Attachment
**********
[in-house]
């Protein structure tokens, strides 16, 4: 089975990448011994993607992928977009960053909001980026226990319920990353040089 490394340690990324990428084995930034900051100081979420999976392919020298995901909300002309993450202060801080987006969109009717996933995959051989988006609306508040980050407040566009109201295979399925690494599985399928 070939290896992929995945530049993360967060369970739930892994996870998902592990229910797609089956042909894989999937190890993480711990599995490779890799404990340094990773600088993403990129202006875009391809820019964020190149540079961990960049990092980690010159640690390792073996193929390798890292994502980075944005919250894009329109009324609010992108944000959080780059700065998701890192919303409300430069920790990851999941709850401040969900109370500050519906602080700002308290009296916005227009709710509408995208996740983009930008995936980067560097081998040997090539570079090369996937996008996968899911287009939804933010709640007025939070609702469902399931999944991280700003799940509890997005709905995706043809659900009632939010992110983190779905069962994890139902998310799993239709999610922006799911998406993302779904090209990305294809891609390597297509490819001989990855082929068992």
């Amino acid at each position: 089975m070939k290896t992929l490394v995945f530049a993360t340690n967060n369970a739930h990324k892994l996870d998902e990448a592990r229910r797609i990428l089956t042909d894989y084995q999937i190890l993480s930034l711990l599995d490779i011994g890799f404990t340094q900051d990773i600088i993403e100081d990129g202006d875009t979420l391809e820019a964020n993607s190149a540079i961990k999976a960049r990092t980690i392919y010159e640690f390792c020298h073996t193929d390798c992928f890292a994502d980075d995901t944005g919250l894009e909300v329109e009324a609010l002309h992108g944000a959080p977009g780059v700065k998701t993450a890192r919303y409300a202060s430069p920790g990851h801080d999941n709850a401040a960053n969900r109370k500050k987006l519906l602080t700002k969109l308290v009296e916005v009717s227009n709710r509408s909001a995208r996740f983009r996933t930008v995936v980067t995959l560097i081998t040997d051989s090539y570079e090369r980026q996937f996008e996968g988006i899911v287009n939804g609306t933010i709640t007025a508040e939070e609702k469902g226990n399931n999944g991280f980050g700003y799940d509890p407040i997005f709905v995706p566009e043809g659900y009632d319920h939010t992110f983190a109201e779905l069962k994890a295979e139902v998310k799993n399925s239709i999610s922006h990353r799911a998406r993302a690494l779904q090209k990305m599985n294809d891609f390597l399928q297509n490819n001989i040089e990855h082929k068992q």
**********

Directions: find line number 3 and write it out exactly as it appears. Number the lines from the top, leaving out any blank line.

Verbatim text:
């Amino acid at each position: 089975m070939k290896t992929l490394v995945f530049a993360t340690n967060n369970a739930h990324k892994l996870d998902e990448a592990r229910r797609i990428l089956t042909d894989y084995q999937i190890l993480s930034l711990l599995d490779i011994g890799f404990t340094q900051d990773i600088i993403e100081d990129g202006d875009t979420l391809e820019a964020n993607s190149a540079i961990k999976a960049r990092t980690i392919y010159e640690f390792c020298h073996t193929d390798c992928f890292a994502d980075d995901t944005g919250l894009e909300v329109e009324a609010l002309h992108g944000a959080p977009g780059v700065k998701t993450a890192r919303y409300a202060s430069p920790g990851h801080d999941n709850a401040a960053n969900r109370k500050k987006l519906l602080t700002k969109l308290v009296e916005v009717s227009n709710r509408s909001a995208r996740f983009r996933t930008v995936v980067t995959l560097i081998t040997d051989s090539y570079e090369r980026q996937f996008e996968g988006i899911v287009n939804g609306t933010i709640t007025a508040e939070e609702k469902g226990n399931n999944g991280f980050g700003y799940d509890p407040i997005f709905v995706p566009e043809g659900y009632d319920h939010t992110f983190a109201e779905l069962k994890a295979e139902v998310k799993n399925s239709i999610s922006h990353r799911a998406r993302a690494l779904q090209k990305m599985n294809d891609f390597l399928q297509n490819n001989i040089e990855h082929k068992q």